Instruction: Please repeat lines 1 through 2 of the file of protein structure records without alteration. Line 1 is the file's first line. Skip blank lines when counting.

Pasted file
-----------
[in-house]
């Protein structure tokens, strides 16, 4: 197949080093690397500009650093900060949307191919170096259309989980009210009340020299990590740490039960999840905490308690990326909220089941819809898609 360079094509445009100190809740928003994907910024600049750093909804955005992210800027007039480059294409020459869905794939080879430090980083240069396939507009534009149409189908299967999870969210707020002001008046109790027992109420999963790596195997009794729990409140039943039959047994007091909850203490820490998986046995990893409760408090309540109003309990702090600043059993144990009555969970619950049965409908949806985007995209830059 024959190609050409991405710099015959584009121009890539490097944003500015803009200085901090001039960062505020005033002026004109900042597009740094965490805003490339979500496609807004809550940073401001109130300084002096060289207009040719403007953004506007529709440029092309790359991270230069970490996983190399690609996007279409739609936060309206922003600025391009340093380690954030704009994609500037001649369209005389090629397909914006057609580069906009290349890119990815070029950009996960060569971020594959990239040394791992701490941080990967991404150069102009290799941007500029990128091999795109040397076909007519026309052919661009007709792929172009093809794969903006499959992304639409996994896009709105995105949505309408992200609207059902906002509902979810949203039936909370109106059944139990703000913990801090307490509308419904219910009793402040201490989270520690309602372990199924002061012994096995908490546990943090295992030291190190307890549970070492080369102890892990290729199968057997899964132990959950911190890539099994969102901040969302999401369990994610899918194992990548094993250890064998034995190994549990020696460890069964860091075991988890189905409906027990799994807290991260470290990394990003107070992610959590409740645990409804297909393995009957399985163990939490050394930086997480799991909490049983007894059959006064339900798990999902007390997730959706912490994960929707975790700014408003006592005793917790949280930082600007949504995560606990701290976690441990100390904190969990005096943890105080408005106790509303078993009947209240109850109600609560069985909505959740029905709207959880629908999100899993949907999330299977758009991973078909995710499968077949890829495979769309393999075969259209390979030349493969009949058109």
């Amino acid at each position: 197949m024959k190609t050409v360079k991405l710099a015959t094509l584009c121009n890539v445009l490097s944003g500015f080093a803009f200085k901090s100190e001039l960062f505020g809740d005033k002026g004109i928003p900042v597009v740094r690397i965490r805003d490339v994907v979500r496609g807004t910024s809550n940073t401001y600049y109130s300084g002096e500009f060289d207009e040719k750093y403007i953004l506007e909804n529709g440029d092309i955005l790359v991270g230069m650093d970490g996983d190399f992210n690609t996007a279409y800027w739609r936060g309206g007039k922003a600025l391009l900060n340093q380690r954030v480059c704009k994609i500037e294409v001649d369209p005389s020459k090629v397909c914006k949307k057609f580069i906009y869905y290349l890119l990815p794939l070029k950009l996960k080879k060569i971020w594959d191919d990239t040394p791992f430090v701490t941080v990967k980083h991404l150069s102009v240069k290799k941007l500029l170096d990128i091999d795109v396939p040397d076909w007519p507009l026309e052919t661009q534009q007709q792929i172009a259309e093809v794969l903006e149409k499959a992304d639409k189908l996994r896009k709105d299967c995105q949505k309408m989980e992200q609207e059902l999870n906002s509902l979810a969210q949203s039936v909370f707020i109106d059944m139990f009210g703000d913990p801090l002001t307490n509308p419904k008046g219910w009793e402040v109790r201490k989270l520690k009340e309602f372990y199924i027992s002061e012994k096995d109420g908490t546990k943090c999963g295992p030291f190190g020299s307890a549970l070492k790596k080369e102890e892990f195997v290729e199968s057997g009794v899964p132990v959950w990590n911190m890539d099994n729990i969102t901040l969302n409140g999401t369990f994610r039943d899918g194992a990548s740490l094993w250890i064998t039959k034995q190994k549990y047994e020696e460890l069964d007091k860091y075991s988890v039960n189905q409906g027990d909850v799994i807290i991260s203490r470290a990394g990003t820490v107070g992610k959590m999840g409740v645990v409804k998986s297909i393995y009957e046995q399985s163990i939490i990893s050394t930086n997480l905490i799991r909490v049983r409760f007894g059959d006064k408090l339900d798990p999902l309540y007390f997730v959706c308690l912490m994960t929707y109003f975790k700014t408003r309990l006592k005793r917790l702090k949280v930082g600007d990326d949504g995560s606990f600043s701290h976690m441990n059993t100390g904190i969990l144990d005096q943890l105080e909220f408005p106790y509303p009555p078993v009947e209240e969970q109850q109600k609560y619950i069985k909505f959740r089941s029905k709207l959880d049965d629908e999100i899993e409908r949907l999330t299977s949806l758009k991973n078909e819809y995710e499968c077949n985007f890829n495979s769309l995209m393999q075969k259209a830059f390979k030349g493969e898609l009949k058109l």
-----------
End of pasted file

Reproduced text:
[in-house]
């Protein structure tokens, strides 16, 4: 197949080093690397500009650093900060949307191919170096259309989980009210009340020299990590740490039960999840905490308690990326909220089941819809898609 360079094509445009100190809740928003994907910024600049750093909804955005992210800027007039480059294409020459869905794939080879430090980083240069396939507009534009149409189908299967999870969210707020002001008046109790027992109420999963790596195997009794729990409140039943039959047994007091909850203490820490998986046995990893409760408090309540109003309990702090600043059993144990009555969970619950049965409908949806985007995209830059 024959190609050409991405710099015959584009121009890539490097944003500015803009200085901090001039960062505020005033002026004109900042597009740094965490805003490339979500496609807004809550940073401001109130300084002096060289207009040719403007953004506007529709440029092309790359991270230069970490996983190399690609996007279409739609936060309206922003600025391009340093380690954030704009994609500037001649369209005389090629397909914006057609580069906009290349890119990815070029950009996960060569971020594959990239040394791992701490941080990967991404150069102009290799941007500029990128091999795109040397076909007519026309052919661009007709792929172009093809794969903006499959992304639409996994896009709105995105949505309408992200609207059902906002509902979810949203039936909370109106059944139990703000913990801090307490509308419904219910009793402040201490989270520690309602372990199924002061012994096995908490546990943090295992030291190190307890549970070492080369102890892990290729199968057997899964132990959950911190890539099994969102901040969302999401369990994610899918194992990548094993250890064998034995190994549990020696460890069964860091075991988890189905409906027990799994807290991260470290990394990003107070992610959590409740645990409804297909393995009957399985163990939490050394930086997480799991909490049983007894059959006064339900798990999902007390997730959706912490994960929707975790700014408003006592005793917790949280930082600007949504995560606990701290976690441990100390904190969990005096943890105080408005106790509303078993009947209240109850109600609560069985909505959740029905709207959880629908999100899993949907999330299977758009991973078909995710499968077949890829495979769309393999075969259209390979030349493969009949058109």